Kyasanur Forest Disease: A tick-borne viral illness is spreading in the Western Ghats

As temperatures rise in Karnataka’s Malenadu region, located along the Western Ghats, the residents remain on high alert due to the resurgence of a tick-borne illness endemic to India – Kyasanur Forest Disease (KFD). Locally known as monkey fever or mangana kayile in Kannada, this viral haemorrhagic disease, caused by a Flavivirus in the family of Flaviviridae, carries an estimated fatality rate of 3% to 15%. Dengue, in comparison, kills around 2.6% of the infected, according to an estimate.

The zoonotic disease follows a predictable annual cyclic pattern, emerging during the peak winter months of November and December, reaching its zenith in the summer, and then disappearing completely with the onset of monsoon, only to resurface with varying intensity the following year.

Since January this year, the region has already recorded 12 deaths, and more than 250 positive cases of KFD. The recent demise of a seven-year-old child in Uttara Kannada district due to KFD has heightened concerns.

Highlighting the gravity of the situation, KP Sripal, a Shivamogga-based advocate and a member of the KFD Janajagruthi Okkoota, a civil society group advocating for better accountability and government protection against the disease, notes that this tragic incident marks the first child fatality from the disease in over 30 years.

While we couldn’t verify the claim due to a lack of data, Dr KJ Harshavardhan, deputy director of the government-run Virus Diagnostic Laboratory in Shivamogga, says that a child’s death is a rare occurrence in KFD cases. “Young children do not go into the forest often and they also have better immunity against the virus. This death is a rare one,” he tells Mongabay-India.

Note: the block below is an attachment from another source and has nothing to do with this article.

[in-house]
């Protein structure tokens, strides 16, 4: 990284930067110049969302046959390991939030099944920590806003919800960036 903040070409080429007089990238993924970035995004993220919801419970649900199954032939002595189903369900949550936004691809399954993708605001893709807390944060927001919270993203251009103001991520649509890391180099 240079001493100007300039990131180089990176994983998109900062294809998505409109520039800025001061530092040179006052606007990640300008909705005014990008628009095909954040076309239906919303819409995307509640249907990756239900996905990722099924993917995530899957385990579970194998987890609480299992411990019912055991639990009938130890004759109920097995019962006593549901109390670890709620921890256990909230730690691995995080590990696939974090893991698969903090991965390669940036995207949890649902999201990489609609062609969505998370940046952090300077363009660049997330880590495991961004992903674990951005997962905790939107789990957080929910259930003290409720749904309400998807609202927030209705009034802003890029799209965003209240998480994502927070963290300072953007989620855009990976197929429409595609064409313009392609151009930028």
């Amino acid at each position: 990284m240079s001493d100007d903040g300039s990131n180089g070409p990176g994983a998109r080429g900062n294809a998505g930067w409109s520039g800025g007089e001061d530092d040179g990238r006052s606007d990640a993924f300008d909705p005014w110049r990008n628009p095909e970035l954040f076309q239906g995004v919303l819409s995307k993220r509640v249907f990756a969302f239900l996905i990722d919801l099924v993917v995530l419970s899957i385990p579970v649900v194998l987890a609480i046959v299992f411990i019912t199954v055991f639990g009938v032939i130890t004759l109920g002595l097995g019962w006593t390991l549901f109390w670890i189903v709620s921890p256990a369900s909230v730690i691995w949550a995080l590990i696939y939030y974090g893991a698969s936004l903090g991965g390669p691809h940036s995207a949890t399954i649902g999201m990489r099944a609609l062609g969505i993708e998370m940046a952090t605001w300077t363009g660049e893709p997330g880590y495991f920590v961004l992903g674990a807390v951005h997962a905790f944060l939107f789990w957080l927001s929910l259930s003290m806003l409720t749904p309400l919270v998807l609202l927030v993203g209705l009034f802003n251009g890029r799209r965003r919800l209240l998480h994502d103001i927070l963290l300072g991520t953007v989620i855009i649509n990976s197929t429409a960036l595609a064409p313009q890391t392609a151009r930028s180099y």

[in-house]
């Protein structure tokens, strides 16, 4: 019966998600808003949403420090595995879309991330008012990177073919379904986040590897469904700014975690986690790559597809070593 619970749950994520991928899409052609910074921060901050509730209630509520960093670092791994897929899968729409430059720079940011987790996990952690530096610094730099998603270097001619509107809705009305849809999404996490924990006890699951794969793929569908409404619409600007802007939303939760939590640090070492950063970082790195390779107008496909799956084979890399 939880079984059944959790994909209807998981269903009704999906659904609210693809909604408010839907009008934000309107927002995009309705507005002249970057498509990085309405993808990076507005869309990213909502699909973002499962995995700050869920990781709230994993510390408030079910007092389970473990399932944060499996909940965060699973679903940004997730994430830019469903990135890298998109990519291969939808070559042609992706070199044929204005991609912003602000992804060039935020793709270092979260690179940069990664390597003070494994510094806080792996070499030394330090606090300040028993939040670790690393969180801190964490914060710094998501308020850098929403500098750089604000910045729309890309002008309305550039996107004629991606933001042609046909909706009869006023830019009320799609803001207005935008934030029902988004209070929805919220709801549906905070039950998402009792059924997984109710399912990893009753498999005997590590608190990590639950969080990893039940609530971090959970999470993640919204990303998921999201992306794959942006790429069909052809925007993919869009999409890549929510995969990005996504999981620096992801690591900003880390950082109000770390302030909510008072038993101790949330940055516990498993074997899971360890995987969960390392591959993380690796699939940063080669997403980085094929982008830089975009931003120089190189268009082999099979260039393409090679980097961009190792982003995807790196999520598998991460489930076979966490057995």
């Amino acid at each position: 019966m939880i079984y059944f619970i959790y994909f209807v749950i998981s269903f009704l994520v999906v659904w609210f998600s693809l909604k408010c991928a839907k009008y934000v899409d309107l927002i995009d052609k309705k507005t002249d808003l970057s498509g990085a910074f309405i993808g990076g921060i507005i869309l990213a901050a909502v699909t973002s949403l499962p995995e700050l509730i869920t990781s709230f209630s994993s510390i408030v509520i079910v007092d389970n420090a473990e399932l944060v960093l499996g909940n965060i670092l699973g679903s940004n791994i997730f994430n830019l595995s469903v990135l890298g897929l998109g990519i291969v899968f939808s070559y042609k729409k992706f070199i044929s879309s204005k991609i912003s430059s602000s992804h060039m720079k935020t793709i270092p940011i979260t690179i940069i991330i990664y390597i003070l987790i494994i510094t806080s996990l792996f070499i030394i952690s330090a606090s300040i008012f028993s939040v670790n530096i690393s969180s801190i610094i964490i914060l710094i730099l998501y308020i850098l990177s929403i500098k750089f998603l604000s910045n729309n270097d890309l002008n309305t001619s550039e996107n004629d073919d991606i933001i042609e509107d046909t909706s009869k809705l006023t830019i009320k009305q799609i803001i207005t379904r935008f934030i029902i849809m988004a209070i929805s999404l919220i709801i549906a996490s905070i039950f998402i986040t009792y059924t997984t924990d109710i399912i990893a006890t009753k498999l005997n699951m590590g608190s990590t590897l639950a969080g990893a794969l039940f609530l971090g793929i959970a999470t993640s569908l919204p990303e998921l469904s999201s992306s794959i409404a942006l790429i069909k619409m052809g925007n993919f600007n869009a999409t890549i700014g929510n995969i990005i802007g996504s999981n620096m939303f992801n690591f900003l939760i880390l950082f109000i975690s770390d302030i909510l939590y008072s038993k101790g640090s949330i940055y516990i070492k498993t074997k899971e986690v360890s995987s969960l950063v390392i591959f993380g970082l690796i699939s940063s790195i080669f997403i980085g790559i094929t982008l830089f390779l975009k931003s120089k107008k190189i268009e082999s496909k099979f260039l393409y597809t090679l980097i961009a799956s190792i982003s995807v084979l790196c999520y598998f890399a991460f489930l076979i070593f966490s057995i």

Areca nut plantations and forests in Aralagodu, a village in Karnataka that witnessed a major KFD outbreak in 2018. Deforestation and significant alterations in land use have brought the virus and its carriers into closer proximity to humans. Credit: Abhishek N Chinnappa/Mongabay.

Health officials also observe a broader trend wherein KFD cases peak approximately every four or five years, although no official study has been conducted to substantiate this claim.

This trend could potentially be due to the four to five-year immunity the body builds against the virus after an attack, points out Shivamogga resident Darshan Narayan, a scientist with ATREE who has previously worked with the Indian Council of Medical Research and the state health department on the disease. Thus, 2024 holds particular significance, as the local residents and officials report that the last major outbreak in this region occurred in 2019.

A looming threat of deficient rainfall and intense heat, conditions conducive to the proliferation of ticks, provides additional risks this year. “The absence of customary December showers, which typically flush away ticks in their nymph stage – when they are most virulent – has been particularly concerning,” explains Harshavardhan. “While case numbers surged in January and February, there appears to be a promising downward trajectory in March,” he adds.

This Mongabay-India correspondent travelled to Kyasanur and Aralagodu villages, Shivamogga town, and surrounding areas to interview residents and officials at KFD’s hotspots.

Deaths of monkeys

Kyasanur Forest Disease was first identified in 1957 within the Kyasanur forest range, adjacent to a village of the same name in Soraba taluk of Shivamogga. The sudden death of numerous monkeys, followed by fevers in individuals with a history of forest exposure, prompted the then government (the Government of Mysore) to initiate emergency measures such as free distribution of antibiotics for typhoid.